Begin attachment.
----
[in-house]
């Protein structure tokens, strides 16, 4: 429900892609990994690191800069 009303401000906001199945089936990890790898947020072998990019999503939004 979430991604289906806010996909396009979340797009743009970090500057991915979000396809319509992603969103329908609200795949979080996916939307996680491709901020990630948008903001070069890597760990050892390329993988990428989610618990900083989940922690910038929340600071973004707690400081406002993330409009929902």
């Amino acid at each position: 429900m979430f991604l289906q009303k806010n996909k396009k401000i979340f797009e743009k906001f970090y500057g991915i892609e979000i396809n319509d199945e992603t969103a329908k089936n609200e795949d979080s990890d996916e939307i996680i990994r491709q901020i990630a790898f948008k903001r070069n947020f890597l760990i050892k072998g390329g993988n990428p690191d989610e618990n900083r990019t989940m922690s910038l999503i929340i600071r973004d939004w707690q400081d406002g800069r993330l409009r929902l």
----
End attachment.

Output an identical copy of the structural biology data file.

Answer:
[in-house]
């Protein structure tokens, strides 16, 4: 429900892609990994690191800069 009303401000906001199945089936990890790898947020072998990019999503939004 979430991604289906806010996909396009979340797009743009970090500057991915979000396809319509992603969103329908609200795949979080996916939307996680491709901020990630948008903001070069890597760990050892390329993988990428989610618990900083989940922690910038929340600071973004707690400081406002993330409009929902």
């Amino acid at each position: 429900m979430f991604l289906q009303k806010n996909k396009k401000i979340f797009e743009k906001f970090y500057g991915i892609e979000i396809n319509d199945e992603t969103a329908k089936n609200e795949d979080s990890d996916e939307i996680i990994r491709q901020i990630a790898f948008k903001r070069n947020f890597l760990i050892k072998g390329g993988n990428p690191d989610e618990n900083r990019t989940m922690s910038l999503i929340i600071r973004d939004w707690q400081d406002g800069r993330l409009r929902l």